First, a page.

Download Policy: Content on the Website is provided to you AS IS for your information and personal use and may not be sold / licensed / shared on other websites without getting consent from its author.While downloading, if for some reason you are not able to download a presentation, the publisher may have deleted the file from their server.
We are interested in determining the conformational changes induced by ligand binding in the intracellular lipid binding protein (iLBP) karitinocyte fatty acid binding protein (K-FABP). The source of this interest is the differential behavior of K-FABP when ligand bound. If it binds a non-activating ligand, such as stearic acid, K-FABP acts as a typical fatty acid binding protein, chaperoning the ligand in the aqueous environment of the cytosol. If, however, K-FABP binds an activating ligand such as linolenic acid, the protein is directed to the nucleus of the cell. The source of this differential behavior is proposed to be the formation of a non-linear nuclear localization sequence (NLS) through conformational changes induced by the binding of an activating ligand. By determining the structure of K-FABP in both the activated and non-activated states we will be able to understand the basis for this curious behavior.
Subcellular targeting of a protein to the nucleus via a NLS
“classical” NLS K(K/R)X(K/R)
Such an NLS is recognizable by adaptor proteins called -importins that subsequently interact with -importins to control nuclear localization.
Three iLBPs enhance transcriptional activity of nuclear receptors with which they share a common ligand:
CRABP II RAR
None of these iLBPs contains a NLS
Nuclear localization only occurs upon binding of ligand
Retinoic acid (RA) induces nuclear import of CRABP II
Nuclear export signal (NES)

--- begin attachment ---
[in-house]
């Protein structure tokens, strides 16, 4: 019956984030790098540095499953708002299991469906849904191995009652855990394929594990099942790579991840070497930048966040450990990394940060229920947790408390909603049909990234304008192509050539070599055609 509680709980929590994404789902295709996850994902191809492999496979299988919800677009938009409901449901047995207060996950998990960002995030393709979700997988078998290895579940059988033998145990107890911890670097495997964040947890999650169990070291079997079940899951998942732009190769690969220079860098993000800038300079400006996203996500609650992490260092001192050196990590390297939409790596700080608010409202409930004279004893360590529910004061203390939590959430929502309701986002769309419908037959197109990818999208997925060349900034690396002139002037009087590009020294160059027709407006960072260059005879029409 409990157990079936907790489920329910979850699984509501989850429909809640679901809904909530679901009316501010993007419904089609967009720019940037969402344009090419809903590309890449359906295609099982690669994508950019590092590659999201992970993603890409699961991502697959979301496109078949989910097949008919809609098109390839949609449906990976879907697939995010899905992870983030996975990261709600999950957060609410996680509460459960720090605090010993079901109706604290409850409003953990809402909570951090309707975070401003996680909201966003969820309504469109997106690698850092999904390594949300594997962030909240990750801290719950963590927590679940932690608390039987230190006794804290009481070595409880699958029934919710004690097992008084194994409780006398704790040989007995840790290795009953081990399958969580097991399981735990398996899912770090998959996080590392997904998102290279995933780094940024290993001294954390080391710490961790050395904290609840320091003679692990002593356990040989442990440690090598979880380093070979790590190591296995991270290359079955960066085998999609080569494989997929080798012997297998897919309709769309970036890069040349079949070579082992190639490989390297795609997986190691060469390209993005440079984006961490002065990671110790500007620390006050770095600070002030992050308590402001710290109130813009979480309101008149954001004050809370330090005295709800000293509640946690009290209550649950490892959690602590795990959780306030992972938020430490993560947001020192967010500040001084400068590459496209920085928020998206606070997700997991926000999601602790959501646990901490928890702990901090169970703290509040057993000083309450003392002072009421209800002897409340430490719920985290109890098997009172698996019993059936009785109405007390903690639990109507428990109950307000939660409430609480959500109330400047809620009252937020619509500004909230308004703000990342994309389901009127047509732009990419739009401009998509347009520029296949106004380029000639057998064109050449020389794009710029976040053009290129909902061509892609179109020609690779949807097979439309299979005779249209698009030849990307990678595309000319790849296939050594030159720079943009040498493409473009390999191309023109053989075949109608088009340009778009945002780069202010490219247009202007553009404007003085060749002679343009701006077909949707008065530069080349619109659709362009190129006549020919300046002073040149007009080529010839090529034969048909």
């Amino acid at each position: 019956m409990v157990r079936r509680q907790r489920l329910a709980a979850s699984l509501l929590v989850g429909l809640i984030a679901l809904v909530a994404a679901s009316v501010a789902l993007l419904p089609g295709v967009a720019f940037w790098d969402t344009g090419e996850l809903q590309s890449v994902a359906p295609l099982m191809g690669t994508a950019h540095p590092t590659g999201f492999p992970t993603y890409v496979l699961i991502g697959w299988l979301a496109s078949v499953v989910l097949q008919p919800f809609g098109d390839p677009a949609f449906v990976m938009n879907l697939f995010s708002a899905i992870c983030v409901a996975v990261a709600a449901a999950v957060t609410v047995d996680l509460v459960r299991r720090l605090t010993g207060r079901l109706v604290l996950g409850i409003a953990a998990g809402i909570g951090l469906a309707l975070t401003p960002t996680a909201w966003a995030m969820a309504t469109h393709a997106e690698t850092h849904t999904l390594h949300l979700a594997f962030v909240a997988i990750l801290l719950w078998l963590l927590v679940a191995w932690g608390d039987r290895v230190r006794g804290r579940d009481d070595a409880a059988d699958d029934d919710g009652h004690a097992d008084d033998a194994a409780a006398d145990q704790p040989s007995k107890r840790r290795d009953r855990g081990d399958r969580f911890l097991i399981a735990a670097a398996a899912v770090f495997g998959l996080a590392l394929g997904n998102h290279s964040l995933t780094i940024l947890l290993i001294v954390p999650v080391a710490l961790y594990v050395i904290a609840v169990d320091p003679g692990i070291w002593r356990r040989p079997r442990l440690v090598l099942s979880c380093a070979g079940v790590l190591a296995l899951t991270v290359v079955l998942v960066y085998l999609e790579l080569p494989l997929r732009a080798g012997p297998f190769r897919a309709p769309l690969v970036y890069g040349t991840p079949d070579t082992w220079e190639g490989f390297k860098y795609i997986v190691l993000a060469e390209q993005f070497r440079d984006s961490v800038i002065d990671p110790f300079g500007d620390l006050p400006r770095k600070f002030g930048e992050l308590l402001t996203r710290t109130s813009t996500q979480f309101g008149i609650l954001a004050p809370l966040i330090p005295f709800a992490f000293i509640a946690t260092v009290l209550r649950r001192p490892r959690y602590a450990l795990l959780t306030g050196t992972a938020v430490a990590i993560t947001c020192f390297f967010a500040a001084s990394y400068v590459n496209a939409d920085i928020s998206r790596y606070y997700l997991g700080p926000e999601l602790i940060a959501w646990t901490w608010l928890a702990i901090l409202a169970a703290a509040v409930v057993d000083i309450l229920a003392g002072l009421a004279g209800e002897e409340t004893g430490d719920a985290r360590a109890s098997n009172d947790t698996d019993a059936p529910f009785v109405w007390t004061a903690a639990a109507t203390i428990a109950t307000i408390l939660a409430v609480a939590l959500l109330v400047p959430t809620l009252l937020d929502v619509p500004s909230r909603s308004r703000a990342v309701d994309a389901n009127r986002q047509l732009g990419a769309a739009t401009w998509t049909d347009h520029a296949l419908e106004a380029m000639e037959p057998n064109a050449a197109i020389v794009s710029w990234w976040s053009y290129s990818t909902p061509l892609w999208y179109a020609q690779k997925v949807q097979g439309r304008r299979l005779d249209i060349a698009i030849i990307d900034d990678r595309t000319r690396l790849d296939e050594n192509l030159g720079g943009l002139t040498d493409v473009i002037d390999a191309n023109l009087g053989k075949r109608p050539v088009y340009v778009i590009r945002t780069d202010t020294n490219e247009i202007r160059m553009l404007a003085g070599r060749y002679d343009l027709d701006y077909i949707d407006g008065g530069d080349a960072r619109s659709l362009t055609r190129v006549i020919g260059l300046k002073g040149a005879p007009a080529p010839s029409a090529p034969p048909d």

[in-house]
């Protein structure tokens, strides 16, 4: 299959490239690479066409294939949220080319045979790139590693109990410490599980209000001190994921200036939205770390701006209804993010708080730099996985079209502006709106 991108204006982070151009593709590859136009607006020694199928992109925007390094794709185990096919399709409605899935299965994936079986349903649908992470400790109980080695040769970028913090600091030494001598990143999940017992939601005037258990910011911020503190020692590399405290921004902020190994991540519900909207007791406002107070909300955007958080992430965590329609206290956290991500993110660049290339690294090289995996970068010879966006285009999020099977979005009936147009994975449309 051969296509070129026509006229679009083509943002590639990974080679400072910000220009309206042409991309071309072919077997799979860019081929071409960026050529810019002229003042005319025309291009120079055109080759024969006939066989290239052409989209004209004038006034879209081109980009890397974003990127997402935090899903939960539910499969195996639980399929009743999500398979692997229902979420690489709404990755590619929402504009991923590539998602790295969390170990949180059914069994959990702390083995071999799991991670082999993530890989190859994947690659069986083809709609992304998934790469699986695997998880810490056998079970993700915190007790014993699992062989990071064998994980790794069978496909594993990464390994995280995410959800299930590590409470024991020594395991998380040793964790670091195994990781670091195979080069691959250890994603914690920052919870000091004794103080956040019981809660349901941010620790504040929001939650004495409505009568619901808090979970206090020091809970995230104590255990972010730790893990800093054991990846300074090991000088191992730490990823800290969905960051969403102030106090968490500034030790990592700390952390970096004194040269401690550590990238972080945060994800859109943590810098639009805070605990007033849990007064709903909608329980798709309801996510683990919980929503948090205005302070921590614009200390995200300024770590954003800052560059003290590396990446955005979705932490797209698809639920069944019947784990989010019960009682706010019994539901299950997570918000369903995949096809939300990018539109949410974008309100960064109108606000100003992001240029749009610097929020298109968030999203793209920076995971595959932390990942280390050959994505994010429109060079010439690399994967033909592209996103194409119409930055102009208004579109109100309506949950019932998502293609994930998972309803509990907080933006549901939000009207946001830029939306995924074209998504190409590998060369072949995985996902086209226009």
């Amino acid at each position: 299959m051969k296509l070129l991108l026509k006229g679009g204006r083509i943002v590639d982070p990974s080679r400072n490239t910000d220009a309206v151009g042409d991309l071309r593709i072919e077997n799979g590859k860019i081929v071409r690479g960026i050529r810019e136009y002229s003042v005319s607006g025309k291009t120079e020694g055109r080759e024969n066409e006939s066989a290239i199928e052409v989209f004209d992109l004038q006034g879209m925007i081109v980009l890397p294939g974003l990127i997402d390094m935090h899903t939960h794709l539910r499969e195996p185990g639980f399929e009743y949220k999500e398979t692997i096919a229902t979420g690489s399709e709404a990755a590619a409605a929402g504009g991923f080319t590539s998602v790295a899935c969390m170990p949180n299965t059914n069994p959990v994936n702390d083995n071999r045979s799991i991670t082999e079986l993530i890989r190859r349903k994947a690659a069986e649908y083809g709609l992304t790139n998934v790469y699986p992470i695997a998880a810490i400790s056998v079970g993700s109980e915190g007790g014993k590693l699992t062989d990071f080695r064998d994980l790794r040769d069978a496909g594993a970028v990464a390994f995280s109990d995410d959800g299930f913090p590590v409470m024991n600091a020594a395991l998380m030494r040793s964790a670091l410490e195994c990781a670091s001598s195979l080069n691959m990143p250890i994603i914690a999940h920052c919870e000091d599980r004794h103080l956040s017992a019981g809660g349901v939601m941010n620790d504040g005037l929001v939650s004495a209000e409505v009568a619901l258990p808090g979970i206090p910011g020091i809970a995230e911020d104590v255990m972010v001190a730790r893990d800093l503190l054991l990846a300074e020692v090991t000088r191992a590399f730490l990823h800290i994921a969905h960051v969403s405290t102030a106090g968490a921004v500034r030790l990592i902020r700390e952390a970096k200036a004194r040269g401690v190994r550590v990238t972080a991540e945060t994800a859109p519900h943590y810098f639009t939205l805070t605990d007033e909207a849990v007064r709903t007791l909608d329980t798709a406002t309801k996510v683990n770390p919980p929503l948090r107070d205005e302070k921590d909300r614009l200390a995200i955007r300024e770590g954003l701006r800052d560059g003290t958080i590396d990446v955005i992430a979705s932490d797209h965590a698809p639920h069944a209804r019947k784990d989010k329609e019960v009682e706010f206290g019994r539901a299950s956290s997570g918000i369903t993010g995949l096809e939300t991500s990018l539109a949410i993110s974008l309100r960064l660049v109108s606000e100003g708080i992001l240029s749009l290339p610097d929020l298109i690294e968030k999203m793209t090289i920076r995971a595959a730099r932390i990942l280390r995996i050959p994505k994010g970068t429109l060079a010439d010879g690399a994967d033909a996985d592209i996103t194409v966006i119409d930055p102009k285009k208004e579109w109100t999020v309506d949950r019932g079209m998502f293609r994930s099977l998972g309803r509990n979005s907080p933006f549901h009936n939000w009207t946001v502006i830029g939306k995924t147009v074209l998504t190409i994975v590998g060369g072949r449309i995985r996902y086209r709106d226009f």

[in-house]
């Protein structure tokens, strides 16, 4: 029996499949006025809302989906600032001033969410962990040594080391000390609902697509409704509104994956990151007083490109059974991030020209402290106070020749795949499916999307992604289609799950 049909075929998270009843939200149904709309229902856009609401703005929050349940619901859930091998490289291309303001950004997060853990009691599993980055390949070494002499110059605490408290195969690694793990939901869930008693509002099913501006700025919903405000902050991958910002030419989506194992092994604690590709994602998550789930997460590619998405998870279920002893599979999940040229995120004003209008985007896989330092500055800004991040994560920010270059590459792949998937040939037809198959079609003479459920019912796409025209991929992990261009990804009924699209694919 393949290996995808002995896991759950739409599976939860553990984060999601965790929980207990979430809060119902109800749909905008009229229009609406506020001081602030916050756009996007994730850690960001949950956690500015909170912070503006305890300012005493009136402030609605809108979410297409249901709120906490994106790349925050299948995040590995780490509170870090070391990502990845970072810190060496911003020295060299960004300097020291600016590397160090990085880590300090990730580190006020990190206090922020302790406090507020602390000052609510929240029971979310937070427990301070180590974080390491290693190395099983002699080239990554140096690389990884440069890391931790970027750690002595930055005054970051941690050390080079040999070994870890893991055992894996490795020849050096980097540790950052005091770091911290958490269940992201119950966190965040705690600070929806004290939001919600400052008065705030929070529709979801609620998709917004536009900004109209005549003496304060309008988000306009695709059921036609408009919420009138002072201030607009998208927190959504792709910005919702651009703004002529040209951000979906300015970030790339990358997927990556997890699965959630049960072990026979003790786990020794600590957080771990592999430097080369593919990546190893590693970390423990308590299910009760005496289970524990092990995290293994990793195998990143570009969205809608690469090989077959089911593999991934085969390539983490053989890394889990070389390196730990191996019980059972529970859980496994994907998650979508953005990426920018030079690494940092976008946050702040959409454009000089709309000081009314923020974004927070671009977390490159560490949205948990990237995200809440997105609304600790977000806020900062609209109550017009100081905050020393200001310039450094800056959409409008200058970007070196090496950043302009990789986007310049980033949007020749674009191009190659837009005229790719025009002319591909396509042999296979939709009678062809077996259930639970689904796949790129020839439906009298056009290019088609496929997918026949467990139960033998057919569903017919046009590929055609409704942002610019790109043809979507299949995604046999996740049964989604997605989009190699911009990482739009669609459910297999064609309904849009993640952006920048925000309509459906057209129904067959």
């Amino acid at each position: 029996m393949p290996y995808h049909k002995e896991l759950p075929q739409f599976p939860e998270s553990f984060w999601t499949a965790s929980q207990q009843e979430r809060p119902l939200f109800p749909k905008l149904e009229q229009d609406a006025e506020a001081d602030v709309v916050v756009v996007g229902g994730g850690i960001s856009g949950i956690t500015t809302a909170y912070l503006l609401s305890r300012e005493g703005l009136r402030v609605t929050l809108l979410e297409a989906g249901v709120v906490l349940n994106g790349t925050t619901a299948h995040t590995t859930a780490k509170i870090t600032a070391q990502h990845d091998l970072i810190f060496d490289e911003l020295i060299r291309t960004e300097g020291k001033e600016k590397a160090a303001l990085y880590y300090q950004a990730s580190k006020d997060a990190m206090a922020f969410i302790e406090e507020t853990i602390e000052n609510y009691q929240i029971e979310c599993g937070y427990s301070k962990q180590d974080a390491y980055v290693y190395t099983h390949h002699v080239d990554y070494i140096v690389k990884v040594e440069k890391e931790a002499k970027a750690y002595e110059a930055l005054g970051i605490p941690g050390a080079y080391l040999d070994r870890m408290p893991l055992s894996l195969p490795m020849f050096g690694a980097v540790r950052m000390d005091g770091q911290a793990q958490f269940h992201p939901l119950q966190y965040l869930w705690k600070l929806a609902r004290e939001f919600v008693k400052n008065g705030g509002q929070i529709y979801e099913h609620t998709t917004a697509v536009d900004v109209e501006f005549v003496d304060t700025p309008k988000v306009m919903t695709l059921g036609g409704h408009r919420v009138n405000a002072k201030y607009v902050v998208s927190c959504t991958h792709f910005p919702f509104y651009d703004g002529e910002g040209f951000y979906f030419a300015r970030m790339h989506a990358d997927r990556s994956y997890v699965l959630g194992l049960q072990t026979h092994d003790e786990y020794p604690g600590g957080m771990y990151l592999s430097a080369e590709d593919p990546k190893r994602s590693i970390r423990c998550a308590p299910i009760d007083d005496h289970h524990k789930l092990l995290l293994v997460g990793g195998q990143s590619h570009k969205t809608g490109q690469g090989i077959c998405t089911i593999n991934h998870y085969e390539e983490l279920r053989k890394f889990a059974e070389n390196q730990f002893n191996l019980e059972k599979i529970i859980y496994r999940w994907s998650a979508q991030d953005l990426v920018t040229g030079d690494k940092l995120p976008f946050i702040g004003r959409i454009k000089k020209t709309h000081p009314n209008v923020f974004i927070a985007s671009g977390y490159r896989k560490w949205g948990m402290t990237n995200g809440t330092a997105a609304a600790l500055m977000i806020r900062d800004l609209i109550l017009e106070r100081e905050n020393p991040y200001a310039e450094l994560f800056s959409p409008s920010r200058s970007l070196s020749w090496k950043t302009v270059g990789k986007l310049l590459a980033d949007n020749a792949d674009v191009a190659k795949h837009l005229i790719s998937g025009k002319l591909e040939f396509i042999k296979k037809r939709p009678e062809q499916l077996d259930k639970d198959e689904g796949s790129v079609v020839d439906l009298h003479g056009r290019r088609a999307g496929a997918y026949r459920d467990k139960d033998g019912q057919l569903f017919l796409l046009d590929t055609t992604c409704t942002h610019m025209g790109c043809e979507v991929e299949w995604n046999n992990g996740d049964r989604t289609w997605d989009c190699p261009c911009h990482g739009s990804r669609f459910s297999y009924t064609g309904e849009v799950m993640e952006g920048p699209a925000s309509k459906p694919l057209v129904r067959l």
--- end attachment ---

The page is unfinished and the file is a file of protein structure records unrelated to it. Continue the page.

Leptomycin B (LMB)
inhibits NES mediated export
COS-7 cells transfected with denoted CRABP II expression vectors
(Sessler & Noy 2005)
In the absence of a NLS, a conformational change upon RA binding must “create” a non-linear NLS
RA binding induces a basic patch at the end of helix 2
Resulting in a topology for K20, R29 and K30 that mimics a NLS
SV40 NLS peptide
(Sessler & Noy 2005)
colored by B-factor, non-linear NLS in spacefill
Mutating K20, R29, K30 to ala abolishes nuclear import
(Sessler & Noy 2005)
RA causes CRABP II to accumulate in the nucleus
This is due to nuclear import
RA causes CRABP II to interact with importin (DNS)
conformational change upon RA binding results in a basic patch involving residues K20, R29, K30
Mutation of these residues abolishes nuclear import
RA binding results in formation of a non-linear NLS
binds a wide spectrum of ligands with similar affinity
nuclear localization response only to certain ligands
activating (PPAR binding): linolenic acid
non-activating: stearic acid
135AA, 1 disulfide
1JJJ: NMR structure,
holo with stearic acid
Overlay of residues 20-38 of NMR models 1-20 of the human protein.
There appears to be considerable conformational flexibility in K34 and especially K24.
Suggests that dynamics are critical to the phenomenon.
How to answer the question:
Why does K-FABP respond differently
to different ligands?
Solve the structure and query the dynamics in the presence of both activating and non-activating ligands
Hypothesis: binding of an activating ligand results in the formation of or bias toward a non-linear NLS while a non-activating ligand does not
Curiosity: What is the difference between iLBPs that do and don’t localize to the nucleus upon ligand binding?
Generate stable samples at NMR concentration
The K-FABP samples are remarkably unstable
a variety oflow salt buffers at multiple concentrations and pH’s result in sample aggregation
15N edited HSQC spectrum of stable sample
10mM HEPES pH 7.7, 40mM NaCl, 5mM DTT, 15°C
Spin system assignment
15N, TOCSY & NOESY
15N 13C, H(CC)(CO)NH and (H)CC(CO)NH
HNCA, HN(CA)CO, HNCO, HN(CO)CA (as needed)
13C shift from random coil, HNCA
3JHN coupling constants,15N-HNHA
Side chain information
rotomer 1 angles, 3JH coupling 15N-HNHB
15N and 13C HSQC NOESY
15N - 1H NOESY